In the meantime, South Health Campus patients who’ve been triaged and can’t be sent home because they need further hospital care may be sent to the city’s other hospitals, Del Castilho said.
Up to 85 per cent of ER patients are discharged from the ward without needing hospital admission, he noted, adding it’s worthwhile to provide the new emergency beds even as the hospital continues its phased in opening.
“Opening a hospital is an incredibly complex process and to do that you have to have a phased in opening. We knew that emergency departments were at an all-time high in terms of the strain placed upon them, so why not open the emergency department first, alleviate some of that strain, and over time we’ll add that added capacity in a phased in manner,” he said.
The hospital is also opening today a new rapid access unit — the first of its kind in the province and focused on people who need a short but intensive period of treatment before they’re sent home.
The unit cares for patients who may have been referred there by their family doctor or sent up from the ER, and has a team of health-care professionals including a duty physician, nurse practitioners, RNs, physical therapists and pharmacists, said Dr. Yael Moussadji, medical director of the unit.
Patients such as those suffering from complications from diabetes, infectious diseases such as pneumonia or congestive heart failure are likely to benefit from the unit. Treating them in the intense, short-term beds could help take some of the load off the ERs, Moussadji said.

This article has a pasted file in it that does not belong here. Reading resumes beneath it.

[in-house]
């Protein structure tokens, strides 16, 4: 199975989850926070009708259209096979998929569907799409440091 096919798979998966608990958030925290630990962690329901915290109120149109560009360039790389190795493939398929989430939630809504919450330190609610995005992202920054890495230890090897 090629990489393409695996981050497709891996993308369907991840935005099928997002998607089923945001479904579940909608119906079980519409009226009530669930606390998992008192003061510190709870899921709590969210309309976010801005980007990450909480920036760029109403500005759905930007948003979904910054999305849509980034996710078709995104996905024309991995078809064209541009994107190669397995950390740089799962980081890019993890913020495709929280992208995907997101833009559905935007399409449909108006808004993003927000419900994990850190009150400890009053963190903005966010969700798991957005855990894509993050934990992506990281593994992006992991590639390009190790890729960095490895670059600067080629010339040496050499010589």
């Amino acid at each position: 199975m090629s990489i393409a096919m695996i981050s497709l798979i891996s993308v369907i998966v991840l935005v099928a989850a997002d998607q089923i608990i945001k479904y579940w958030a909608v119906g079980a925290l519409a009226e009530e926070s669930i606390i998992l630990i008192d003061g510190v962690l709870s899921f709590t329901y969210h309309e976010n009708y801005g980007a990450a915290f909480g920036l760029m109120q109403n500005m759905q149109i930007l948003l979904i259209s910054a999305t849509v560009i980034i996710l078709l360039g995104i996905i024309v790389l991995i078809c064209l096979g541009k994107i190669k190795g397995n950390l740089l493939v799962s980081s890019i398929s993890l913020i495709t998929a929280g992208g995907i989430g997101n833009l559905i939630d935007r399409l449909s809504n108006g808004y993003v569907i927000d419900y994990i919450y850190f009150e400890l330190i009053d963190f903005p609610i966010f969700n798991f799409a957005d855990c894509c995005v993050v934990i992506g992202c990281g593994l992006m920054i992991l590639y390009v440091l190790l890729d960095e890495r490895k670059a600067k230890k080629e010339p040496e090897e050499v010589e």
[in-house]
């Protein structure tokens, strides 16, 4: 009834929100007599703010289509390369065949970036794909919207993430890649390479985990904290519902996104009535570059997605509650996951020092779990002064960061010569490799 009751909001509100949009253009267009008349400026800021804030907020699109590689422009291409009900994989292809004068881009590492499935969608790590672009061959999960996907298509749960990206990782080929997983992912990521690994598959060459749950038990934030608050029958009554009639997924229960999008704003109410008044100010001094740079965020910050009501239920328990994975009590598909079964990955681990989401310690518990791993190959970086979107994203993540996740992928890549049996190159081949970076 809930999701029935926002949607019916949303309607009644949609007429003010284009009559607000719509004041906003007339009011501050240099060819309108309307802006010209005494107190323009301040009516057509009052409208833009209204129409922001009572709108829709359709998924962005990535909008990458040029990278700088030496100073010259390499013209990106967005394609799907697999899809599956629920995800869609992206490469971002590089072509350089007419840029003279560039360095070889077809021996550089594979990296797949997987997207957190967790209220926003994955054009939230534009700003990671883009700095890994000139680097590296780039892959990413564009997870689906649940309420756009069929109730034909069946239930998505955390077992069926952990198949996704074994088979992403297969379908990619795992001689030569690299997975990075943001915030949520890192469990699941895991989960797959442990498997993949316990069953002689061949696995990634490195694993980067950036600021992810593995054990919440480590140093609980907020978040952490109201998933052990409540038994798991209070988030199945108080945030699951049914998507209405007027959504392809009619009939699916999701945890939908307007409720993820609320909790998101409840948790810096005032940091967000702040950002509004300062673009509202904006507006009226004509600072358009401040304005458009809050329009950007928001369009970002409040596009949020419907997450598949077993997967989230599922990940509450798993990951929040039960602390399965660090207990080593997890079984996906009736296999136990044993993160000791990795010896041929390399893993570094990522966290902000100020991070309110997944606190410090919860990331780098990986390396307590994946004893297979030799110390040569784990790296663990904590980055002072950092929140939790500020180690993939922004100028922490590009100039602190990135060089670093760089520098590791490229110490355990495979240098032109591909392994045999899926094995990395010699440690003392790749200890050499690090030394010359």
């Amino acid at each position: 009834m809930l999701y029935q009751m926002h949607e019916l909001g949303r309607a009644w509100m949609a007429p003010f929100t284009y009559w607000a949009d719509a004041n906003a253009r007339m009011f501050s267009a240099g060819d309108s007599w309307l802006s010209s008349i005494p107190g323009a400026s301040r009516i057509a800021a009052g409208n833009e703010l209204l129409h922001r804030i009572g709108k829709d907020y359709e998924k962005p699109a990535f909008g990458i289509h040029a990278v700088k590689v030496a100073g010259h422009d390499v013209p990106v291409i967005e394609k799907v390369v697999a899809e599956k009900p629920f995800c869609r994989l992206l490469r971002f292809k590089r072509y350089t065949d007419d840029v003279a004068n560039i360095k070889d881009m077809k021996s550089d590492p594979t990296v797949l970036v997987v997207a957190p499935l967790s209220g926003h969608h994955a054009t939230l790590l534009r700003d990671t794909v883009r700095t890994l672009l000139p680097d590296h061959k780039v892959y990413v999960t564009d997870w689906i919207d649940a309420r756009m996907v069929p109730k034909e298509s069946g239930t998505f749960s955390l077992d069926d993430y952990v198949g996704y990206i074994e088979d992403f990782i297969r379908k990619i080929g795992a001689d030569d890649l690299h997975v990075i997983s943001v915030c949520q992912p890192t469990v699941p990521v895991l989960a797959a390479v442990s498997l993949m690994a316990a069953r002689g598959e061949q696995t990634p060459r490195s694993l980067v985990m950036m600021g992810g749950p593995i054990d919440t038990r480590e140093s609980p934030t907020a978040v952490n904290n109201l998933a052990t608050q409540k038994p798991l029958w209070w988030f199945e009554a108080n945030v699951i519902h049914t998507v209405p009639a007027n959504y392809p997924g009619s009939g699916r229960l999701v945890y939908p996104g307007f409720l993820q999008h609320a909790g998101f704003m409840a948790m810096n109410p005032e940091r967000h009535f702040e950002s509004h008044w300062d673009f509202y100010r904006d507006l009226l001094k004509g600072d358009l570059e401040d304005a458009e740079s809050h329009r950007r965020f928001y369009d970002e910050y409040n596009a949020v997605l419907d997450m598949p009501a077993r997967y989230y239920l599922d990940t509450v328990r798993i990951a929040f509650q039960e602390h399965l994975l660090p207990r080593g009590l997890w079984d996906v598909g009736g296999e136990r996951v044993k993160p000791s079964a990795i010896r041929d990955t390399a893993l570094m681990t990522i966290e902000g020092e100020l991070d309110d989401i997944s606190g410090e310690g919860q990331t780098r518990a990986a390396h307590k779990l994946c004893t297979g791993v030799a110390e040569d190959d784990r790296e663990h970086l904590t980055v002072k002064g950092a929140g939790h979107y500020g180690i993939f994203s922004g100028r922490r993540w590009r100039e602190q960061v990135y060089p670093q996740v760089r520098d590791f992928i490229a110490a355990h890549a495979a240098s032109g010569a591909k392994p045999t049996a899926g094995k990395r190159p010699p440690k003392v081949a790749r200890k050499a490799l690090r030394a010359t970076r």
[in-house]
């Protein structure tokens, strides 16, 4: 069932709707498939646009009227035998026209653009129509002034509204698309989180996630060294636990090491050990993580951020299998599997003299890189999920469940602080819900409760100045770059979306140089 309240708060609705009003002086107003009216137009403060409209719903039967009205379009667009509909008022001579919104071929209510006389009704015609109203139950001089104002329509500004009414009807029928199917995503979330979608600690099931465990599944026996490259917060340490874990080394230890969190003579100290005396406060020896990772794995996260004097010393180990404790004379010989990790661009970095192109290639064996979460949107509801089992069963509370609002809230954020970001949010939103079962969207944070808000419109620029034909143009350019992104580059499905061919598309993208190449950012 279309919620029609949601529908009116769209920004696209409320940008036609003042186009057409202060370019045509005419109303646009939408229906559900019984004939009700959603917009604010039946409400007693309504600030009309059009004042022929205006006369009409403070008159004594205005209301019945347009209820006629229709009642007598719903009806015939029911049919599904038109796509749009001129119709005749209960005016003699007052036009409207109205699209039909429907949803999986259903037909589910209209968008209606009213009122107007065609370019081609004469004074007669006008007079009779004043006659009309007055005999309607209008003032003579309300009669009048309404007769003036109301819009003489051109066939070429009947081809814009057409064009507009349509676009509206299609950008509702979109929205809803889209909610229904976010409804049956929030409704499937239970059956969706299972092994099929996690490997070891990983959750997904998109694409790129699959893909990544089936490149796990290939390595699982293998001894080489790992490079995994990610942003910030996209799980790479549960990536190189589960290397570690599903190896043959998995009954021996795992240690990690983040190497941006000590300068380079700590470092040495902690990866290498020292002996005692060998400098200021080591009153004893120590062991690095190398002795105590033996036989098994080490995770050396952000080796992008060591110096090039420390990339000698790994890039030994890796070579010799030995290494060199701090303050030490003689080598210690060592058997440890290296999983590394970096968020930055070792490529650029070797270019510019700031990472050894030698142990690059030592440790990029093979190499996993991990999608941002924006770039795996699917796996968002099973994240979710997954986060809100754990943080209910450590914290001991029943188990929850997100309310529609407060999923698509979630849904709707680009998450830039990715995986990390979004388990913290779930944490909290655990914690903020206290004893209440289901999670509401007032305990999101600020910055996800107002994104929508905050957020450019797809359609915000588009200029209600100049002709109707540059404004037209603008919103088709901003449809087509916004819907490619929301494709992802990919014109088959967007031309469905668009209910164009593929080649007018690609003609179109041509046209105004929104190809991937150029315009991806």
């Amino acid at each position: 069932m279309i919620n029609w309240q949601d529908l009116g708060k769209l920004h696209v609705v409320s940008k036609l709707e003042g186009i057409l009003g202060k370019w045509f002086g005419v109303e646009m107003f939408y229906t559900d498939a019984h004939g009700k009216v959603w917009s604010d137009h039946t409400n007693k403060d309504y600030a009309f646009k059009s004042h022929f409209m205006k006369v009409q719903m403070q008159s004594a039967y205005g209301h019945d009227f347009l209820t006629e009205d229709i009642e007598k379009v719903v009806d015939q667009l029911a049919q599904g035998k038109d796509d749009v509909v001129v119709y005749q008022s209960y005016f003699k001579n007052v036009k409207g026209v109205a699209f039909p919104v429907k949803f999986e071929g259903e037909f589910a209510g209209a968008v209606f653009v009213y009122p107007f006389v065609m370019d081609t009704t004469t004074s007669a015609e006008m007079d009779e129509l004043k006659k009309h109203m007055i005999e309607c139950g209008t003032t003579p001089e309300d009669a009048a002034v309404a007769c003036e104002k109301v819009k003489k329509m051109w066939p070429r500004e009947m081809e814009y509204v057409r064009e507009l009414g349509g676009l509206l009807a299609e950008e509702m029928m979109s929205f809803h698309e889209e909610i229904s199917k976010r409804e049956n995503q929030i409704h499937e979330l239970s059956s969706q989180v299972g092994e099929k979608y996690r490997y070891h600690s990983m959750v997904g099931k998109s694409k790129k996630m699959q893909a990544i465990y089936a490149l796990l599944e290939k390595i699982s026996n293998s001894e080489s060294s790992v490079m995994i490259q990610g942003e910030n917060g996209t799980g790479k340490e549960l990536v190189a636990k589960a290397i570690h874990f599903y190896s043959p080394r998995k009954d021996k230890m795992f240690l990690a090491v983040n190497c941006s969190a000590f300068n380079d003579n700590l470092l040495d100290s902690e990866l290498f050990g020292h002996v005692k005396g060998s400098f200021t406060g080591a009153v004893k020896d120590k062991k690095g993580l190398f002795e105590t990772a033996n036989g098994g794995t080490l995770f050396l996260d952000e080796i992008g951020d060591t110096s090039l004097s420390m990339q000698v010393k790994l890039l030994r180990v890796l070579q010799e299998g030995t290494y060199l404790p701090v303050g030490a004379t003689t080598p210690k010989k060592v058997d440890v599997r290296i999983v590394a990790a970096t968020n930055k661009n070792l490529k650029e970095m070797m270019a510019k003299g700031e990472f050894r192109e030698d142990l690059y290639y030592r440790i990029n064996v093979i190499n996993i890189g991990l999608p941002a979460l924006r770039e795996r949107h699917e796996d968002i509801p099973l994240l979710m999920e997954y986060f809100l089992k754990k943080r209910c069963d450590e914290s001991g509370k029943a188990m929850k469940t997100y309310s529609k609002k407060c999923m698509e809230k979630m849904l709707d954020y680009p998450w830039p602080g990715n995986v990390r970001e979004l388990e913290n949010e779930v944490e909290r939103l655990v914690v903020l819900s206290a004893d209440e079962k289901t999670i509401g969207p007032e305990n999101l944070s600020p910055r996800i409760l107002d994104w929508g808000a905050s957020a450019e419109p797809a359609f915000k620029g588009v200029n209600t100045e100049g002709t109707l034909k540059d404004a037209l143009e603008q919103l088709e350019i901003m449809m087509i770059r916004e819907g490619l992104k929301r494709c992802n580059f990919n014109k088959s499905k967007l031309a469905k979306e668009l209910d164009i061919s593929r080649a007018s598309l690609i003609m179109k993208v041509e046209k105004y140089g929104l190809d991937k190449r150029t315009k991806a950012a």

Until the in-patient beds are opened at the hospital, the rapid access unit could also provide space for patients stabilized in the ER awaiting admission.
The unique unit is one of the advantages of building a new hospital with the chance to draw on the best services already in place at other sites in Calgary and across Canada, Del Castilho said.
Last fall, the hospital opened its diagnostic imaging, neurosciences, and academic family medicine areas. So far, thousands of imaging exams have been performed, including 6,100 MRIs. The neurosciences clinic has seen about 3,000 patients and the family medicine unit has seen more than 2,300.
The hospital’s medical director, Dr. Cheri Nijssen-Jordan, said so far, about 1,500 of the health complex’s needed 2,400 staff are hired and the project is on schedule.
“This is an amazing opportunity for the city. We have the chance to have a brand new site that has state-of-the-art technology,” she said.
“We have fantastic staff, we have innovative thinkers, we’ve had tremendous design opportunities and to be able to open this in phases is an amazing chance for the zone.”
She said the city’s other ERs could soon see some improved waits as more patients come to the new emergency department.
“I anticipate we will definitely see an improved, positive effect on the other emergency department capacity.”
Heather Smith, president of the United Nurses of Alberta, said it’s great to see the new ER open, finally.
“Particularly with the stress right now, the pressure of the flu on emergency department and on beds, it’s very timely.”
© Copyright (c) The Calgary Herald